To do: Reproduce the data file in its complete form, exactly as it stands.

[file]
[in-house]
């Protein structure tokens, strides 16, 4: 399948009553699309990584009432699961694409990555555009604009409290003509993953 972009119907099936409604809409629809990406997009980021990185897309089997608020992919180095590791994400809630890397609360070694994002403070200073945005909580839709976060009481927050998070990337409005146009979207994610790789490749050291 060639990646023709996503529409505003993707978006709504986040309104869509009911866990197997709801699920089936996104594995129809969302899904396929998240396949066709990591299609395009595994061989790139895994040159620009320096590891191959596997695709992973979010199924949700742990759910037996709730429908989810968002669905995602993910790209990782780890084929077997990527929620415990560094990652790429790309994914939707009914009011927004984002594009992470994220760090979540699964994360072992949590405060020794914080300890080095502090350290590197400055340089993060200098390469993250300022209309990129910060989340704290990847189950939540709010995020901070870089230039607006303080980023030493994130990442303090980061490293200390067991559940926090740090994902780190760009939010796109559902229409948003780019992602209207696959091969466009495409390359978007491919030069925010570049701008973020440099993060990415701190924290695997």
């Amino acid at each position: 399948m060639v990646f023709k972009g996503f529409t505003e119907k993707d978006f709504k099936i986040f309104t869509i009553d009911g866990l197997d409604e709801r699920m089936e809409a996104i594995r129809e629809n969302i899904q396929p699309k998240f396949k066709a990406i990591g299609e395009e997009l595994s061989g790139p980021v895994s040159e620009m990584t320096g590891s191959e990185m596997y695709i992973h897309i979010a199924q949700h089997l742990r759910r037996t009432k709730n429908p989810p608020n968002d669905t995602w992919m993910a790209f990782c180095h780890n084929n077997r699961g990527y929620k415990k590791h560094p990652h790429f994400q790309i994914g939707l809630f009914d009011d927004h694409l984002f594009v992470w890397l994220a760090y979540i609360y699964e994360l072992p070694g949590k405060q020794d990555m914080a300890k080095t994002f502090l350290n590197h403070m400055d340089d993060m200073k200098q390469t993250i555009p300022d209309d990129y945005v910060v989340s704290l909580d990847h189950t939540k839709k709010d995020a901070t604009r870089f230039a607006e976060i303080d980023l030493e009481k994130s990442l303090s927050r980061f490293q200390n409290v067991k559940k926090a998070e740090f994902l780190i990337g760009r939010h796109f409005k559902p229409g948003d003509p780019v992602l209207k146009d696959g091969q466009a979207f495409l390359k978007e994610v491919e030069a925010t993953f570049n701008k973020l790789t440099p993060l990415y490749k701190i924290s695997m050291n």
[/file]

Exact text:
[in-house]
């Protein structure tokens, strides 16, 4: 399948009553699309990584009432699961694409990555555009604009409290003509993953 972009119907099936409604809409629809990406997009980021990185897309089997608020992919180095590791994400809630890397609360070694994002403070200073945005909580839709976060009481927050998070990337409005146009979207994610790789490749050291 060639990646023709996503529409505003993707978006709504986040309104869509009911866990197997709801699920089936996104594995129809969302899904396929998240396949066709990591299609395009595994061989790139895994040159620009320096590891191959596997695709992973979010199924949700742990759910037996709730429908989810968002669905995602993910790209990782780890084929077997990527929620415990560094990652790429790309994914939707009914009011927004984002594009992470994220760090979540699964994360072992949590405060020794914080300890080095502090350290590197400055340089993060200098390469993250300022209309990129910060989340704290990847189950939540709010995020901070870089230039607006303080980023030493994130990442303090980061490293200390067991559940926090740090994902780190760009939010796109559902229409948003780019992602209207696959091969466009495409390359978007491919030069925010570049701008973020440099993060990415701190924290695997």
């Amino acid at each position: 399948m060639v990646f023709k972009g996503f529409t505003e119907k993707d978006f709504k099936i986040f309104t869509i009553d009911g866990l197997d409604e709801r699920m089936e809409a996104i594995r129809e629809n969302i899904q396929p699309k998240f396949k066709a990406i990591g299609e395009e997009l595994s061989g790139p980021v895994s040159e620009m990584t320096g590891s191959e990185m596997y695709i992973h897309i979010a199924q949700h089997l742990r759910r037996t009432k709730n429908p989810p608020n968002d669905t995602w992919m993910a790209f990782c180095h780890n084929n077997r699961g990527y929620k415990k590791h560094p990652h790429f994400q790309i994914g939707l809630f009914d009011d927004h694409l984002f594009v992470w890397l994220a760090y979540i609360y699964e994360l072992p070694g949590k405060q020794d990555m914080a300890k080095t994002f502090l350290n590197h403070m400055d340089d993060m200073k200098q390469t993250i555009p300022d209309d990129y945005v910060v989340s704290l909580d990847h189950t939540k839709k709010d995020a901070t604009r870089f230039a607006e976060i303080d980023l030493e009481k994130s990442l303090s927050r980061f490293q200390n409290v067991k559940k926090a998070e740090f994902l780190i990337g760009r939010h796109f409005k559902p229409g948003d003509p780019v992602l209207k146009d696959g091969q466009a979207f495409l390359k978007e994610v491919e030069a925010t993953f570049n701008k973020l790789t440099p993060l990415y490749k701190i924290s695997m050291n």